For the last three years, SolarWinds has commissioned Market Connections to conduct an annual survey to determine the cybersecurity threats that most impact federal agencies. The study looks at what respondents perceive as the biggest threats their agencies face, the consequences of breaches, where respondents feel their agencies are vulnerable and the challenges they face in securing their agencies against cyber threats.
In the first two years of the study, internal threats emerged as the most pressing cyber threat in federal agencies. In the most recent study, a new trend has emerged: agencies are feeling increasingly vulnerable to outside threats. While agencies feel positive about how they have addressed the challenges of unintended internal threats, now they are turning their attention toward external threats from a host of sources, including foreign governments, hacktivists and terrorists.
An Effective and Efficient Path to Federal IT Modernization
The cost of maintaining and refreshing legacy hardware-centric infrastructure is responsible for soaking up a majority of IT budgets. Federal agencies can often do little more than maintain the status quo on Administration priorities such as cybersecurity, data center consolidation and cloud computing. While IT managers are fully aware that legacy systems are expensive, brittle, inefficient, time consuming to maintain and an obstacle to successfully addressing Administration priorities, many are unsure or unaware of the options. A solution to these challenges may be transitioning from legacy architectures to Hyperconverged Infrastructure (HCI).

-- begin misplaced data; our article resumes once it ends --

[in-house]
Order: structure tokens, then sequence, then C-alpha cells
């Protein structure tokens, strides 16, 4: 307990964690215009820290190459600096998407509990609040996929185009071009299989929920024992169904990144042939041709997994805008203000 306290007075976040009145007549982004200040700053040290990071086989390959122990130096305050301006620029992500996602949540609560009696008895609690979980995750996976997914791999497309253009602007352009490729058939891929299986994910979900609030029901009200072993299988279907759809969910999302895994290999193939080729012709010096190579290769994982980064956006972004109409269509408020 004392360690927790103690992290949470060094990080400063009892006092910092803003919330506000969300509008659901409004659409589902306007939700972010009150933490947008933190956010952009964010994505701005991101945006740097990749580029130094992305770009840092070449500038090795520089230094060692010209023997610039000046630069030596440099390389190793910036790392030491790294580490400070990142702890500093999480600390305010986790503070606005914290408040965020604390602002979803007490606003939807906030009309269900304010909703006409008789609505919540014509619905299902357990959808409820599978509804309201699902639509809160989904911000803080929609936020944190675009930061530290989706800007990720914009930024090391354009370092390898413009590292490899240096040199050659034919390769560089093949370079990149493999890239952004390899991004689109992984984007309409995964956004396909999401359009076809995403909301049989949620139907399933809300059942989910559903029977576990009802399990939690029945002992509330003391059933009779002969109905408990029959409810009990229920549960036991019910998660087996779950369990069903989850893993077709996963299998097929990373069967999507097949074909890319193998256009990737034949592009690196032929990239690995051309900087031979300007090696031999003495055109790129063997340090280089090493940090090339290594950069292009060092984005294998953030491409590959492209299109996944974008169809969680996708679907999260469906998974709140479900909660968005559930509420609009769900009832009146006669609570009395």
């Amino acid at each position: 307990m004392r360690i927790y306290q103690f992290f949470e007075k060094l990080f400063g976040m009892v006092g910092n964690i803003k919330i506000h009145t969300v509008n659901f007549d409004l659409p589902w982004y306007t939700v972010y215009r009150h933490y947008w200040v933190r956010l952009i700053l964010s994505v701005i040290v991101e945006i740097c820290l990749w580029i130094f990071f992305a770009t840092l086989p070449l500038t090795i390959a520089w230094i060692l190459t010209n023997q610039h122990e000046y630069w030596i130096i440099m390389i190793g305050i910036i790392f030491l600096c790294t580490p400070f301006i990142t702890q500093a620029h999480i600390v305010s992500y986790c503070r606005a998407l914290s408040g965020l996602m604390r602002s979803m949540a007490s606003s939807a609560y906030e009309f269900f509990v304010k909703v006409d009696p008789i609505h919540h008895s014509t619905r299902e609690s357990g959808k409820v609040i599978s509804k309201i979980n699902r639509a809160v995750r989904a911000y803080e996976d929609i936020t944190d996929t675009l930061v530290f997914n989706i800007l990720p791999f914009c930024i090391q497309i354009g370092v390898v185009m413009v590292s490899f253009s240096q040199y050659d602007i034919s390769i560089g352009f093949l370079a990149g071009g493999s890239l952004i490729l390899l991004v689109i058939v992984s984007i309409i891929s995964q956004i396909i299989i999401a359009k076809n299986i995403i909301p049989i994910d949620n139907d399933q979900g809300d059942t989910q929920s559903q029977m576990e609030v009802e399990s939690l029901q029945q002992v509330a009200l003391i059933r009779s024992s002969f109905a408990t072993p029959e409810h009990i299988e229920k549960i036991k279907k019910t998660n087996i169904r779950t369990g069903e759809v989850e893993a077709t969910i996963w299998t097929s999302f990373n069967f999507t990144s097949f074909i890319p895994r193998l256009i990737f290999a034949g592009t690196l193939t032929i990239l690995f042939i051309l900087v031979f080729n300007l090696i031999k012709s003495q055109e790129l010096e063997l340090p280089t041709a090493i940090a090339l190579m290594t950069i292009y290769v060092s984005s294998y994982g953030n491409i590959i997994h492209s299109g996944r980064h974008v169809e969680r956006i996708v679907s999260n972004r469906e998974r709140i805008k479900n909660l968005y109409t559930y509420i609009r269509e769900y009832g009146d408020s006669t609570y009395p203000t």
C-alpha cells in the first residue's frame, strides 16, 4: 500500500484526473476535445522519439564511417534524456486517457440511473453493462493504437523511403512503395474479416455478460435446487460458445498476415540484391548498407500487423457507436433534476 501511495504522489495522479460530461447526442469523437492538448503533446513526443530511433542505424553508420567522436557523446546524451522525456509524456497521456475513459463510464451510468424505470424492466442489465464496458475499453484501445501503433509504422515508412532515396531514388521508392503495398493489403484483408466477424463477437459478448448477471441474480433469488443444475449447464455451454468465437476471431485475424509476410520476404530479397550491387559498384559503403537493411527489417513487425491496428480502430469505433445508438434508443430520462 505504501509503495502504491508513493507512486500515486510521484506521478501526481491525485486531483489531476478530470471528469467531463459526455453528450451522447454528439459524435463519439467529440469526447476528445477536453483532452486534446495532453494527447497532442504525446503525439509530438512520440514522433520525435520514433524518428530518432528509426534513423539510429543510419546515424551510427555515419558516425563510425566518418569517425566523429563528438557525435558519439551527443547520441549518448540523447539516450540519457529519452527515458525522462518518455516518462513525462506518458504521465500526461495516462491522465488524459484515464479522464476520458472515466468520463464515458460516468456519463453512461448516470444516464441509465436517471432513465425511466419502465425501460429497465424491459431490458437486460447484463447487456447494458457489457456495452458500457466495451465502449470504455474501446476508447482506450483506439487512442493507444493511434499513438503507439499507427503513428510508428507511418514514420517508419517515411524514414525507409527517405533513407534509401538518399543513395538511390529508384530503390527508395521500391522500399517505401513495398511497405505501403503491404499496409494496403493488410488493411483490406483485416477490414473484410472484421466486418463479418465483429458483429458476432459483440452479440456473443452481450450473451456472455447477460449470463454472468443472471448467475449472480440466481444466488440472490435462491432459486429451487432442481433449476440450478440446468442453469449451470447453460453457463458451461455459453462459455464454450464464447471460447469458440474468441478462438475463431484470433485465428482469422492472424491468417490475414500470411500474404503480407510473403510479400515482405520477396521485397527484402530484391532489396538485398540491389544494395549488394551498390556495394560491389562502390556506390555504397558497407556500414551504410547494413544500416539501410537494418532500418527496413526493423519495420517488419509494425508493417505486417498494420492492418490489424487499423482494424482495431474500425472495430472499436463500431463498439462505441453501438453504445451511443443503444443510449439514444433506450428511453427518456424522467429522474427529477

To help IT managers grappling with the challenges of modernizing their network and wondering if HCI makes sense for their agency, Nutanix commissioned Market Connections to determine the degree to which federal IT managers are using HCI and the impact using (or not using) it has on the pressing needs and challenges agencies face.
This national study of federal government contractors focuses on top challenges and best practices of contractors with higher win rates, including the most effective marketing and business development activities, strategies to remain competitive and expected changes in budgets, staffing and new business strategies. Market Connections and Salesforce partnered to design the online survey of 200 federal government contractors, fielded in May 2016.
- Identify best practices of winning government contractors
- Identify challenges of marketing and business development professionals
- Determine actions to remain competitive in the current federal government market
- Measure effectiveness of marketing materials, activities and tools
- Quantify changes in personnel, budgets, tools, teaming and communications among government contractors